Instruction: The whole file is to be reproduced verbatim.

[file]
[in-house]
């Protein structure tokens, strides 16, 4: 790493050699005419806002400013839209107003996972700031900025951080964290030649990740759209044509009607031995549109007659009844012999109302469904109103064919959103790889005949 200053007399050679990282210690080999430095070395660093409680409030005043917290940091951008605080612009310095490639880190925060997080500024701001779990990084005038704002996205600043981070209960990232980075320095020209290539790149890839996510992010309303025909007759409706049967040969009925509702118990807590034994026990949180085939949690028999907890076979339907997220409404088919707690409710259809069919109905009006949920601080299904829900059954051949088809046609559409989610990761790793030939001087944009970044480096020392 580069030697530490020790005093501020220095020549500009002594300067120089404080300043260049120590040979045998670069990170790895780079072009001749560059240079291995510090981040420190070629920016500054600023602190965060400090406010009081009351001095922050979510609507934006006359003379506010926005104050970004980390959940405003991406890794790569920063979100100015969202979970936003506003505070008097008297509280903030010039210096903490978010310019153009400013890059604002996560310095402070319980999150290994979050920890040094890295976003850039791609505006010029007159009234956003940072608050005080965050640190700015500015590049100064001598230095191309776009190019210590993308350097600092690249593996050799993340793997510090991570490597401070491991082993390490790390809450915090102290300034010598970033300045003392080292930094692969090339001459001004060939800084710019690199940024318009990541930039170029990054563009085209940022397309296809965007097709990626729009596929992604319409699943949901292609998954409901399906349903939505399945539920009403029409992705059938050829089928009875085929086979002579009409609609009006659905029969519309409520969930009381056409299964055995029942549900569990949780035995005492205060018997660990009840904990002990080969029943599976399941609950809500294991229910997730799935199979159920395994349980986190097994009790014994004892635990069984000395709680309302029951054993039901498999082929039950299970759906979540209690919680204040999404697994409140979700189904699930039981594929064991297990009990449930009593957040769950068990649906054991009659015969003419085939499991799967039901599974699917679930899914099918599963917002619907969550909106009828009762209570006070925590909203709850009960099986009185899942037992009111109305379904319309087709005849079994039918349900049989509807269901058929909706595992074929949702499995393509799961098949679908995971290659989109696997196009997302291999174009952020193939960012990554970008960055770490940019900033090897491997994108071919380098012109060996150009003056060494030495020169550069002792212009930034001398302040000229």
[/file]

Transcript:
[in-house]
């Protein structure tokens, strides 16, 4: 790493050699005419806002400013839209107003996972700031900025951080964290030649990740759209044509009607031995549109007659009844012999109302469904109103064919959103790889005949 200053007399050679990282210690080999430095070395660093409680409030005043917290940091951008605080612009310095490639880190925060997080500024701001779990990084005038704002996205600043981070209960990232980075320095020209290539790149890839996510992010309303025909007759409706049967040969009925509702118990807590034994026990949180085939949690028999907890076979339907997220409404088919707690409710259809069919109905009006949920601080299904829900059954051949088809046609559409989610990761790793030939001087944009970044480096020392 580069030697530490020790005093501020220095020549500009002594300067120089404080300043260049120590040979045998670069990170790895780079072009001749560059240079291995510090981040420190070629920016500054600023602190965060400090406010009081009351001095922050979510609507934006006359003379506010926005104050970004980390959940405003991406890794790569920063979100100015969202979970936003506003505070008097008297509280903030010039210096903490978010310019153009400013890059604002996560310095402070319980999150290994979050920890040094890295976003850039791609505006010029007159009234956003940072608050005080965050640190700015500015590049100064001598230095191309776009190019210590993308350097600092690249593996050799993340793997510090991570490597401070491991082993390490790390809450915090102290300034010598970033300045003392080292930094692969090339001459001004060939800084710019690199940024318009990541930039170029990054563009085209940022397309296809965007097709990626729009596929992604319409699943949901292609998954409901399906349903939505399945539920009403029409992705059938050829089928009875085929086979002579009409609609009006659905029969519309409520969930009381056409299964055995029942549900569990949780035995005492205060018997660990009840904990002990080969029943599976399941609950809500294991229910997730799935199979159920395994349980986190097994009790014994004892635990069984000395709680309302029951054993039901498999082929039950299970759906979540209690919680204040999404697994409140979700189904699930039981594929064991297990009990449930009593957040769950068990649906054991009659015969003419085939499991799967039901599974699917679930899914099918599963917002619907969550909106009828009762209570006070925590909203709850009960099986009185899942037992009111109305379904319309087709005849079994039918349900049989509807269901058929909706595992074929949702499995393509799961098949679908995971290659989109696997196009997302291999174009952020193939960012990554970008960055770490940019900033090897491997994108071919380098012109060996150009003056060494030495020169550069002792212009930034001398302040000229």